Getting to Know Ray.
A priest, a boxer and an ex-con walk into a bar … waiting for a punchline? Just watch Ray Dononvan. In the second episode of Ray Donovan, the viewer is introduced to a more intricate and intimate look at the Donovan family and its title character, Ray (Liev Schreiber). There’s Ray’s brother, gym owner, Terry Donovan (Eddie Marsan), who’s been hiding the secret of Ray’s half-brother, Marvin (Octavius J. Johnson), for nearly a decade. And there’s his other brother, Bunchy Donovan (Dash Mihok), a recovering (sort of) addict who appears dimwitted and a bit punchy (whether from boxing or lifestyle or genetics is uncertain). There’s a deceased sister and a recently murdered priest. There are Ray’s kids and his wife, Abby (Paula Malcomson), who seems ready to betray Ray in the worst possible way. All along the way, Ray continues to be Mr. Fix it to the rich and famous, resolving their problems while his own loom like an avalanche about to bury him.
And, let’s not forget Mickey (Jon Voight), Ray’s not so estranged father, just released from prison, already up to his old antics, partying, murdering, and interloping on Ray’s life.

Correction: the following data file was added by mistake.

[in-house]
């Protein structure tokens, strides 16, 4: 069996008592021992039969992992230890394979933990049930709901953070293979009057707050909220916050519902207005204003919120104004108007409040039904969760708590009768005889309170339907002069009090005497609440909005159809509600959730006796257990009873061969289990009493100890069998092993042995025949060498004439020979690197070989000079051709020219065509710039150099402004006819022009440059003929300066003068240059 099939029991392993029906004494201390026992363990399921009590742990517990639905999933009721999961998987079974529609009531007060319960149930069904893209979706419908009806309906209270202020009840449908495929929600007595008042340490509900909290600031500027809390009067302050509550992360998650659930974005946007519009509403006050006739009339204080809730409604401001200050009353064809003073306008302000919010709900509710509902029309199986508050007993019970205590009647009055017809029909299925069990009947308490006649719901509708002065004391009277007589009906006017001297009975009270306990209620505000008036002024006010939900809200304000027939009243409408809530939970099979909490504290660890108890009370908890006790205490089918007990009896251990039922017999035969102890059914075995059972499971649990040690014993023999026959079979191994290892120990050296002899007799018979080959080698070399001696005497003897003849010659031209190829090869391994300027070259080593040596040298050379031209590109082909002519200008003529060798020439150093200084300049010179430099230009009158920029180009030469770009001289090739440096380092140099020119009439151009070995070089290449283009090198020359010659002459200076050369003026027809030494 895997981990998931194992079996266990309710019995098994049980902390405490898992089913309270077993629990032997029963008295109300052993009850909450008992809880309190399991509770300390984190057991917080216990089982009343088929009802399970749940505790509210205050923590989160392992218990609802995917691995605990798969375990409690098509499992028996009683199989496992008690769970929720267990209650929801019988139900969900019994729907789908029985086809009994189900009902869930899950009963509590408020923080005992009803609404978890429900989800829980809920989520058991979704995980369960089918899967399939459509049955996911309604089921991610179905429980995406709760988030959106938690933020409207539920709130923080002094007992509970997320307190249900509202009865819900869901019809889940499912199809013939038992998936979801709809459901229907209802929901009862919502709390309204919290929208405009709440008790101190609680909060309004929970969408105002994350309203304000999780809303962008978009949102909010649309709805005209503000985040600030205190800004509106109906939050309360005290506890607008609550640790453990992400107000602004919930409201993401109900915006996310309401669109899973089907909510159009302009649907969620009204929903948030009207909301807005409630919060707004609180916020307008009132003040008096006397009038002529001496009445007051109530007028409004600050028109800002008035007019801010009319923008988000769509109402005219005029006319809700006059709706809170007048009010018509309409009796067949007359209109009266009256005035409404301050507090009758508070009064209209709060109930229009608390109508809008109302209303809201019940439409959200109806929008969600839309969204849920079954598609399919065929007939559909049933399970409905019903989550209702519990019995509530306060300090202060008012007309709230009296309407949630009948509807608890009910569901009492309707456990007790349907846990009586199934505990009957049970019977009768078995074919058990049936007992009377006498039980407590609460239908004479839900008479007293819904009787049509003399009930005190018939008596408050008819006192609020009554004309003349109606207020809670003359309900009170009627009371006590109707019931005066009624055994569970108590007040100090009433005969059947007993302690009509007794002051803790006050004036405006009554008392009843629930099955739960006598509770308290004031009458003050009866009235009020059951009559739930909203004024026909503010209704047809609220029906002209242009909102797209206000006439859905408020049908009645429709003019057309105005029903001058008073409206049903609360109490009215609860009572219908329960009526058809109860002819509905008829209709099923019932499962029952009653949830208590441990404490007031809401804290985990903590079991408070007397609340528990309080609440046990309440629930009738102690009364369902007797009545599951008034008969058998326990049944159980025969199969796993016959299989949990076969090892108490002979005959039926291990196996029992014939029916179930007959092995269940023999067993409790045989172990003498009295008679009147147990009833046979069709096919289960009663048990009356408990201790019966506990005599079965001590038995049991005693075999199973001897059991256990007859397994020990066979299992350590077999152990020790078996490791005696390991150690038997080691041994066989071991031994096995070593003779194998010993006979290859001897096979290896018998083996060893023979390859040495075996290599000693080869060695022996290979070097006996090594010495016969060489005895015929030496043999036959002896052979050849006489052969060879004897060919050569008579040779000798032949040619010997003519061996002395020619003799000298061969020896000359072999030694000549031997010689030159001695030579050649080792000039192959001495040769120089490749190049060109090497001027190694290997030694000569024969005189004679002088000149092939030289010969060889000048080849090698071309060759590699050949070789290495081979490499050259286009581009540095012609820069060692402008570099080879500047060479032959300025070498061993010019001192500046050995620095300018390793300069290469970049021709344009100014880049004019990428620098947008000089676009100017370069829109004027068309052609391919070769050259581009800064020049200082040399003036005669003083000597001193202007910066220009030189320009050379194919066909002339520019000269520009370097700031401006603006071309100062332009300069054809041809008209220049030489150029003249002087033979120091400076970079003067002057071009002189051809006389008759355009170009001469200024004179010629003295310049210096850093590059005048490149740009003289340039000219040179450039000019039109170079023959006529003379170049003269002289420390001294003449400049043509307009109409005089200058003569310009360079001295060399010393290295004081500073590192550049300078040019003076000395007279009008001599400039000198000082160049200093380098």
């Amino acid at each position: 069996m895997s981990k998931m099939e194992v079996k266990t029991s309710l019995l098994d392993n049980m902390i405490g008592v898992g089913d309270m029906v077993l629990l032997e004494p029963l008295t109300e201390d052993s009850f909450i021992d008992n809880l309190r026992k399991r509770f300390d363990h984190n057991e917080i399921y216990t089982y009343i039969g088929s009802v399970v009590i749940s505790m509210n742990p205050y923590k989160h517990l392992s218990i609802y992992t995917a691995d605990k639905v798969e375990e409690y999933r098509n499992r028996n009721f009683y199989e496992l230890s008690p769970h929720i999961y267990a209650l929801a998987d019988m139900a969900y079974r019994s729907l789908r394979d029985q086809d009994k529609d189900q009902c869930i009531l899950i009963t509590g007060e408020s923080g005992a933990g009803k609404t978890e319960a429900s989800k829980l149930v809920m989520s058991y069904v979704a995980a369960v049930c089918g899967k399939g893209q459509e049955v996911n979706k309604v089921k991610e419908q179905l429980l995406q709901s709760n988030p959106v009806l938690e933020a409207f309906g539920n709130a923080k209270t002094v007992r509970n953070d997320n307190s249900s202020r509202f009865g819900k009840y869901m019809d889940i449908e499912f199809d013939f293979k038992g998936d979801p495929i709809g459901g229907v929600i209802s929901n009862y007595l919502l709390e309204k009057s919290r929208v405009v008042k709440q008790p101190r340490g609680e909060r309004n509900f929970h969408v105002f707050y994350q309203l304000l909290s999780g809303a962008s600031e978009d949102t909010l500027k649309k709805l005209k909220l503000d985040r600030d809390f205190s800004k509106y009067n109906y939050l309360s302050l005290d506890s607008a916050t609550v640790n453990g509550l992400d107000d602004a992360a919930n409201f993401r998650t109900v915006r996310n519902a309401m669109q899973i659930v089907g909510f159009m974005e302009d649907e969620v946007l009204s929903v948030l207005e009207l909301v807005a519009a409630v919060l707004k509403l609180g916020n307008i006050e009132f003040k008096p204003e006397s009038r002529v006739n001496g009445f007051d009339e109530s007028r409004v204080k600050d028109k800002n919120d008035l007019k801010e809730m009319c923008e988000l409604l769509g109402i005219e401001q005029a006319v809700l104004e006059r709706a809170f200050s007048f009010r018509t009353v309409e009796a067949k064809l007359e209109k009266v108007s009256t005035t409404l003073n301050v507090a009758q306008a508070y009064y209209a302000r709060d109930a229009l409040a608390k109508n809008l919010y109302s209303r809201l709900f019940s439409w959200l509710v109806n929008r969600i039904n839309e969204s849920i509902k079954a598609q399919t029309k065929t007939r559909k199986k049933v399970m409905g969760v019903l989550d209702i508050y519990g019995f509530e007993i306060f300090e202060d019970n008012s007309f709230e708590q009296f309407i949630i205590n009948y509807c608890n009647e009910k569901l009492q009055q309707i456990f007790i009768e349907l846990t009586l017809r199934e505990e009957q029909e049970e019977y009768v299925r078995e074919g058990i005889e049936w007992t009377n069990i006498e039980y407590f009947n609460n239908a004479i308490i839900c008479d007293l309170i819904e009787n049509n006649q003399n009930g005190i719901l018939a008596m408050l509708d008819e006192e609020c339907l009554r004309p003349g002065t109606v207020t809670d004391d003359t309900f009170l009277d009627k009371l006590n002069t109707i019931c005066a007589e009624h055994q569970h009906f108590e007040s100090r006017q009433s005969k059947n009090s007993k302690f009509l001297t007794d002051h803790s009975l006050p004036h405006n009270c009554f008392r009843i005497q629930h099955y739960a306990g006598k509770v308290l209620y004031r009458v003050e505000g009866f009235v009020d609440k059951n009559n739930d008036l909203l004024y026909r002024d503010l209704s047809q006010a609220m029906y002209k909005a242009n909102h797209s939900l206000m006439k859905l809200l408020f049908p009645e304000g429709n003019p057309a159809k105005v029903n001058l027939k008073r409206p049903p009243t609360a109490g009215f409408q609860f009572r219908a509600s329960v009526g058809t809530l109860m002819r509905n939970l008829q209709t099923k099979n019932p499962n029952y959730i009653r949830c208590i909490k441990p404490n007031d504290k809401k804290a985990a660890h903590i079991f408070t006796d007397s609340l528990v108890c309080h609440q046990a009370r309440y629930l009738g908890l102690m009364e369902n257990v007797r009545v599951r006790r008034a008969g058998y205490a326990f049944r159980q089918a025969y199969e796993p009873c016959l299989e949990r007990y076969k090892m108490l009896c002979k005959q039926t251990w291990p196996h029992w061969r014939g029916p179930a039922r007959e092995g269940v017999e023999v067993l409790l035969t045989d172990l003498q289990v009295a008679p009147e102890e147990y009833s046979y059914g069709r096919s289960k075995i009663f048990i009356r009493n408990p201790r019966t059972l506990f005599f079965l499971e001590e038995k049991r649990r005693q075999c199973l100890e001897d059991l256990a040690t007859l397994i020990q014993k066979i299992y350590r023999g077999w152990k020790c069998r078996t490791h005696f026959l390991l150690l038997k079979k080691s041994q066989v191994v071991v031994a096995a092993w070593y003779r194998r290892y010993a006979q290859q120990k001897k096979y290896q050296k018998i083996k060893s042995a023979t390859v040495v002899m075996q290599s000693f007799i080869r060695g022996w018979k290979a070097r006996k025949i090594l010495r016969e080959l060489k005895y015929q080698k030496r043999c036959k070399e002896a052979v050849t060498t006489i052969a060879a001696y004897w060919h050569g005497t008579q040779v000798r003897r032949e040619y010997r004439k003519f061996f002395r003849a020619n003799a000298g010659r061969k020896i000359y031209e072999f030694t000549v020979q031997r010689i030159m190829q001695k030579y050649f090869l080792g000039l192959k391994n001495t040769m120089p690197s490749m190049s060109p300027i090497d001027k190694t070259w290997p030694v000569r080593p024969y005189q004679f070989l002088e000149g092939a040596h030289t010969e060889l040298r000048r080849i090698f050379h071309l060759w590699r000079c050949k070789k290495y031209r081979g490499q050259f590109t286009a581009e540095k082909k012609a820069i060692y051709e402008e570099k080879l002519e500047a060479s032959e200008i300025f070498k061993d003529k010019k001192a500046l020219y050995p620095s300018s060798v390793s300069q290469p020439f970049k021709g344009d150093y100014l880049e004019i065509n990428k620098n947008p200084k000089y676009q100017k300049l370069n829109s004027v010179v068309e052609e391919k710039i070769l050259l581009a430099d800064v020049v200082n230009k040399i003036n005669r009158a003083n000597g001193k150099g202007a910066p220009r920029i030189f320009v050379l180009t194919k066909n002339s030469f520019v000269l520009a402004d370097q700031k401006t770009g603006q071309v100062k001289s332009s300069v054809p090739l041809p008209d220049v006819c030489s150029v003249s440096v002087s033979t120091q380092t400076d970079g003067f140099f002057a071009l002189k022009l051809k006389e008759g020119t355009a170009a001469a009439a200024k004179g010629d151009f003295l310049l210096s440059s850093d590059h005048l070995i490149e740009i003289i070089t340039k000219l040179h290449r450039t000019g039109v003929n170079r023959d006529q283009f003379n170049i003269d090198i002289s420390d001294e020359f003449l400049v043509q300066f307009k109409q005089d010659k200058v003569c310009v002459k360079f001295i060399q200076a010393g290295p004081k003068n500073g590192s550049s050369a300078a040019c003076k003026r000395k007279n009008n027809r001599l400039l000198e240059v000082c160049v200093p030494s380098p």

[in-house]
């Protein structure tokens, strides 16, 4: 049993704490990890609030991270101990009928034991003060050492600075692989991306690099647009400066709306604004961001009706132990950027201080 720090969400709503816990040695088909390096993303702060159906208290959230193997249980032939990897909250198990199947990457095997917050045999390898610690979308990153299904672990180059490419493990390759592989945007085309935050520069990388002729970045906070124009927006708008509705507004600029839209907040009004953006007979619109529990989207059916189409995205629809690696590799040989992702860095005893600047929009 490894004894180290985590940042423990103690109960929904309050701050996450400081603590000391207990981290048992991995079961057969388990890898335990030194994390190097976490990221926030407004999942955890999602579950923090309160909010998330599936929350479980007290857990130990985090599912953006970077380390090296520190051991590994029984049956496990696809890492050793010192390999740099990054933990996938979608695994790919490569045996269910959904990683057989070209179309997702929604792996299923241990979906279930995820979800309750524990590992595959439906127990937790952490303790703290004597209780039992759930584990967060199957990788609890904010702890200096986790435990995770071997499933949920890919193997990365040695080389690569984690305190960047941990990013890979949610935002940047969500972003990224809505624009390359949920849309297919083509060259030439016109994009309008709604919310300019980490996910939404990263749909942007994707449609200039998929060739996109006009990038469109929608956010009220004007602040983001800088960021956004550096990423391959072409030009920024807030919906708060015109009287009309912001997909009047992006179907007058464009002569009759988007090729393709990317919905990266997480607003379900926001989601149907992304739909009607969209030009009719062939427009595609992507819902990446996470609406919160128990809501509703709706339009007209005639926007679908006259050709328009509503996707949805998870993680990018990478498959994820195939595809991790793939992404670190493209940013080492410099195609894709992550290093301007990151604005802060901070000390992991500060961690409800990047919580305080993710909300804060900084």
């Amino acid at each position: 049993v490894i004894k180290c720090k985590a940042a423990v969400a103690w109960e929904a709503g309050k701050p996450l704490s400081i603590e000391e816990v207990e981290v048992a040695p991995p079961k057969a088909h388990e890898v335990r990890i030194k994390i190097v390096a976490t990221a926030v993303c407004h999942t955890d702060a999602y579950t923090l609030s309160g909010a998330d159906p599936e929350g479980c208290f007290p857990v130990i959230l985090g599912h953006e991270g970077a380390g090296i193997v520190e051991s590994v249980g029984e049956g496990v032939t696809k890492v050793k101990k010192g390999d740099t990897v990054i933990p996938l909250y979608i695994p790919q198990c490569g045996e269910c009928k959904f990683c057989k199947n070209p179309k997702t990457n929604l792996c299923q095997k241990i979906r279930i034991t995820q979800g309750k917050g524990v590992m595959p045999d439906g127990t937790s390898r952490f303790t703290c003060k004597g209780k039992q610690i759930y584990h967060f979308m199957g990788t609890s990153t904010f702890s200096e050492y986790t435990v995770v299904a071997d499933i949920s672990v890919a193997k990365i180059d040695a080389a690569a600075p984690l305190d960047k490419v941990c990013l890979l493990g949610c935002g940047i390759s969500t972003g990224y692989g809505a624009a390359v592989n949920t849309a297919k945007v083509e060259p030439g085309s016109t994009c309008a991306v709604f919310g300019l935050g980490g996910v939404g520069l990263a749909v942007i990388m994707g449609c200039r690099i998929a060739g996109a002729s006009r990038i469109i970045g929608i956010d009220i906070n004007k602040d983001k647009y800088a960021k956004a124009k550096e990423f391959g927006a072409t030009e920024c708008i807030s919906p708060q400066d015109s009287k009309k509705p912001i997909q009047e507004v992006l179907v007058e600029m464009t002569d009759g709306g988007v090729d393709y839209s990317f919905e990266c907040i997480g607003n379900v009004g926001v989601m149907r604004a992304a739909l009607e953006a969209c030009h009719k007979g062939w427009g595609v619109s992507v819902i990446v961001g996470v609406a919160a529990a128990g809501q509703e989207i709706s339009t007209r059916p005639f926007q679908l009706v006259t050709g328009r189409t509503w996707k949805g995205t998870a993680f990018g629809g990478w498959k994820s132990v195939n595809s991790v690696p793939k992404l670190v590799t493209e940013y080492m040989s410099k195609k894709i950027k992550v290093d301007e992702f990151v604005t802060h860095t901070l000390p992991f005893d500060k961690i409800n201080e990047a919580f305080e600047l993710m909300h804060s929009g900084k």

Mickey appears to be scheming to supplant Ray as the family’s patriarch, while Ray is scheming to put Mickey back in prison. Their relationship, after two episodes, seems to be headed toward bloody resolve. One gets the very distinct impression that Jon Voight may be a hired gun to help kick-start a new series with only one season of survival for the character — wait and see how it plays out.
For all the immorality Ray displays, he also has a sense of right and wrong in this underbelly in which he thrives. It’s tough to figure out after this second episode exactly what Ray Donovan is trying to be.
At moments, it has tones of Sopranos, Goodfellas or dozens of other would-be gangster tales. At other times, if feels like it’s a Pulp Fiction spin-off about Harvey Keitel’s character, Winston Wolfe. Ray Donovan needs to move quickly and find its own way to keep viewers enthralled.
Two episodes in, the show remains compelling, but there is a lot going on. At this point, it feels like it might be too much. Ray Donovan is, indeed, a tangled web filled with deception, secrets, violence, anger and mystery.
It’s too early to tell if this is a story so expertly crafted that all these pieces will come together by season’s end or if this is an unstoppable avalanche fueled by too many convoluted and disjointed story lines.
The former rather than the latter would be preferred, as this is the perfect role for Liev Schreiber, and most viewers probably would like to see it work, this one included.
Review by Gordon Shelly, special to Influx Magazine